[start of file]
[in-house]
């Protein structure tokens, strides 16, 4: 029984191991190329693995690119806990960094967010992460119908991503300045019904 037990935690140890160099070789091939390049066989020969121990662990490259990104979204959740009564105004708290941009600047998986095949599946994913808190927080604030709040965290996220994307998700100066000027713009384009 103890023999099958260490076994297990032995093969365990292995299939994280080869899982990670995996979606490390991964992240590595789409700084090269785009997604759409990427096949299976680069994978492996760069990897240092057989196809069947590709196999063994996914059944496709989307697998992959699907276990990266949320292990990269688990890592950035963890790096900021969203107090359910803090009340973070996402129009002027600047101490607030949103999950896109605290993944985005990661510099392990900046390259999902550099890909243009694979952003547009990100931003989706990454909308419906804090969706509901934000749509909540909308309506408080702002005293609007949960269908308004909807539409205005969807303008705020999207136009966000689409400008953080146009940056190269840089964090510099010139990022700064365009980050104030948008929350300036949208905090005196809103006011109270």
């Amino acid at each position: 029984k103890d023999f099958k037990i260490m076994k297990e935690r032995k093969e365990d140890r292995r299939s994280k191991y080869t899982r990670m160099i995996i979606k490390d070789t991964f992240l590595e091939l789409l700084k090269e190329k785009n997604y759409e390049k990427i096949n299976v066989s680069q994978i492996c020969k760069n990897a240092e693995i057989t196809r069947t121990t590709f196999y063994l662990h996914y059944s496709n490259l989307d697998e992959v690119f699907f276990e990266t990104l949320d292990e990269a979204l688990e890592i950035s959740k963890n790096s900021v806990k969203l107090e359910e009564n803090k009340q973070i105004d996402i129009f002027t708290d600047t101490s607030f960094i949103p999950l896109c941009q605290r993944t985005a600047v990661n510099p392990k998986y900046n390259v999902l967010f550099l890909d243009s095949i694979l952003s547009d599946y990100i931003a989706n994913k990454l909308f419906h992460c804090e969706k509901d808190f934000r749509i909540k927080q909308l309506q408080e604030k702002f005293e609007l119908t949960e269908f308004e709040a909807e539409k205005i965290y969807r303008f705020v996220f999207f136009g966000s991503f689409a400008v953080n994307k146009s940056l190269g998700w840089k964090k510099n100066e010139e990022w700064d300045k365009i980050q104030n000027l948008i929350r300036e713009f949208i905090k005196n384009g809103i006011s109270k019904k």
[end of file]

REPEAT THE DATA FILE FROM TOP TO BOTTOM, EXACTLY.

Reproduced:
[in-house]
């Protein structure tokens, strides 16, 4: 029984191991190329693995690119806990960094967010992460119908991503300045019904 037990935690140890160099070789091939390049066989020969121990662990490259990104979204959740009564105004708290941009600047998986095949599946994913808190927080604030709040965290996220994307998700100066000027713009384009 103890023999099958260490076994297990032995093969365990292995299939994280080869899982990670995996979606490390991964992240590595789409700084090269785009997604759409990427096949299976680069994978492996760069990897240092057989196809069947590709196999063994996914059944496709989307697998992959699907276990990266949320292990990269688990890592950035963890790096900021969203107090359910803090009340973070996402129009002027600047101490607030949103999950896109605290993944985005990661510099392990900046390259999902550099890909243009694979952003547009990100931003989706990454909308419906804090969706509901934000749509909540909308309506408080702002005293609007949960269908308004909807539409205005969807303008705020999207136009966000689409400008953080146009940056190269840089964090510099010139990022700064365009980050104030948008929350300036949208905090005196809103006011109270």
């Amino acid at each position: 029984k103890d023999f099958k037990i260490m076994k297990e935690r032995k093969e365990d140890r292995r299939s994280k191991y080869t899982r990670m160099i995996i979606k490390d070789t991964f992240l590595e091939l789409l700084k090269e190329k785009n997604y759409e390049k990427i096949n299976v066989s680069q994978i492996c020969k760069n990897a240092e693995i057989t196809r069947t121990t590709f196999y063994l662990h996914y059944s496709n490259l989307d697998e992959v690119f699907f276990e990266t990104l949320d292990e990269a979204l688990e890592i950035s959740k963890n790096s900021v806990k969203l107090e359910e009564n803090k009340q973070i105004d996402i129009f002027t708290d600047t101490s607030f960094i949103p999950l896109c941009q605290r993944t985005a600047v990661n510099p392990k998986y900046n390259v999902l967010f550099l890909d243009s095949i694979l952003s547009d599946y990100i931003a989706n994913k990454l909308f419906h992460c804090e969706k509901d808190f934000r749509i909540k927080q909308l309506q408080e604030k702002f005293e609007l119908t949960e269908f308004e709040a909807e539409k205005i965290y969807r303008f705020v996220f999207f136009g966000s991503f689409a400008v953080n994307k146009s940056l190269g998700w840089k964090k510099n100066e010139e990022w700064d300045k365009i980050q104030n000027l948008i929350r300036e713009f949208i905090k005196n384009g809103i006011s109270k019904k």